Kant, Buddhism and Sankara

Striving to Answer the Kantian Question

In attempting to answer the Kantian question, we explore some aspects of Eastern thought.

In the Critique of Pure Reason, Emanuel Kant entered into this doleful epistemological hellhole posing the famous question: “What can we hope to achieve with reason, when all the material and assistance of experience is taken away?” It is the central question addressed in this blog. How can you create knowledge working from virtually nothing but reason? Kant penned this question over two centuries ago. The question remains unanswered to this day. The question deserves to be raised once more and with even more urgency as Kant did in his time.This raises the additional question of why does the problem remain unsolved? Many of the Germanic philosophers that followed Kant claimed to have had answers but then only in the form of tentative, intuitive and very informal glimpses. Hegel was the most successful. He read elementary and generic forms of reality into and from the historic movement of society. He combined metaphysics with an empirical historicism. The Hegelian perspective has held considerable influence right into the twentieth century, but has stagnated and lost potency in recent times.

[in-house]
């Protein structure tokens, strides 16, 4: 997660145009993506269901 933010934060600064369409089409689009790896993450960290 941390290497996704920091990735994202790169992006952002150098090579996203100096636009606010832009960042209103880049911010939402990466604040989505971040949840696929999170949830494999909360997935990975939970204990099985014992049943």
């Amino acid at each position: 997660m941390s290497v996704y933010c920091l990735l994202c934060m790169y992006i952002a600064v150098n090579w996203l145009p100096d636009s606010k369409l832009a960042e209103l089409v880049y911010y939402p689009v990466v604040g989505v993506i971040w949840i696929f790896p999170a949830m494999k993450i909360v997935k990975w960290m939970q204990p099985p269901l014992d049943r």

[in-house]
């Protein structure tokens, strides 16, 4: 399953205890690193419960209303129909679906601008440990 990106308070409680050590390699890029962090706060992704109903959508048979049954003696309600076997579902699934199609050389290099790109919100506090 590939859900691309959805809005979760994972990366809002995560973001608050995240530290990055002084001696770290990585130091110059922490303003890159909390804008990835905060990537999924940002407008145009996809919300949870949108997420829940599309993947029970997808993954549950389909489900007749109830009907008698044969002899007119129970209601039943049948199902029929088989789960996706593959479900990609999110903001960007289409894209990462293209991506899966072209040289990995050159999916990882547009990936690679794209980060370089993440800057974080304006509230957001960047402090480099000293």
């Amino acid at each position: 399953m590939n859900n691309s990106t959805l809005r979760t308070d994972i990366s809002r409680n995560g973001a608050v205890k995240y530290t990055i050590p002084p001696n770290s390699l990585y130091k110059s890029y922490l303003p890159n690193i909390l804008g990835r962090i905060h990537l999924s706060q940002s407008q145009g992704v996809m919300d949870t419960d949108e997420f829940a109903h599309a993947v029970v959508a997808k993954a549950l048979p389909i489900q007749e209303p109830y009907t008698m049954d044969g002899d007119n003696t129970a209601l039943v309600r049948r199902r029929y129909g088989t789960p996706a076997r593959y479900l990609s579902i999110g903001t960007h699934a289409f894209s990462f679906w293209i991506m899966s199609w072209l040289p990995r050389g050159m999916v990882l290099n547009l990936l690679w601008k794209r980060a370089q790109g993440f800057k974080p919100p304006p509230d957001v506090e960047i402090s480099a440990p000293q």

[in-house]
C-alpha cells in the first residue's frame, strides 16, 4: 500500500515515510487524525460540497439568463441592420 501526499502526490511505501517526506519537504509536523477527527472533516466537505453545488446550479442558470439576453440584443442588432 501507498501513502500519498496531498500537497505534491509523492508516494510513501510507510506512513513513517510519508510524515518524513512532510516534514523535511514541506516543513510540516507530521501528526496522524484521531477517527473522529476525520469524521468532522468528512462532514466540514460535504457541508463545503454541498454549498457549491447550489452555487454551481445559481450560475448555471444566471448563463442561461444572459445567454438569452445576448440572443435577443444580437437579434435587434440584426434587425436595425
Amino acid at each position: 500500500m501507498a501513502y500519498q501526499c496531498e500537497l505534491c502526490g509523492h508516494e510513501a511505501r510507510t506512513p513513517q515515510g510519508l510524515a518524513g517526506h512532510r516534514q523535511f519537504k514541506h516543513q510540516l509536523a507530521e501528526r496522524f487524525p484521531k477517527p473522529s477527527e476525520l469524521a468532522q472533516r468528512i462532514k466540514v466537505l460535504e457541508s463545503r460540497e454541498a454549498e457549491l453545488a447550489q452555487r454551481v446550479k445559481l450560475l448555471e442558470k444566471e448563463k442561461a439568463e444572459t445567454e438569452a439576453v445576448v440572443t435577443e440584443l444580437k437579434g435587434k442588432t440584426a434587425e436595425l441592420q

In modern times, Aristotle’s Square of Oppositions construct has inspired the development of semiotics. Aristotle’s square of oppositions becomes rebadged as the semiotic square. The basic idea of the semiotic square is that any particular view of reality as a whole can be analysed in terms of the semiotic square. The writings of Algirdas Julien Greimas (Greimas, 1991) provide many examples. In an early work (Moore, 1992), the author outlined his own primitive approach to the semiotic square, at the time.
From our point of view, linguistics is a left side science of the same kind as all the other traditional sciences. It is on the left side that we find an immense variety of languages both natural and artificial. Such languages lend themselves to study using the traditional tools of abstraction, generalisation, empirical measurement, and mathematical modelling. On the other hand, we argue that semiotics is an integral component of our embryonic right side science, the science of the second kind. This semiotic breed of science does not treat the sign as a signifier of something “out there” as does linguistics. Pure semiotics is not concerned with knowing and describing “this and that”. Rather, the objective is to know and describe something that simply just is.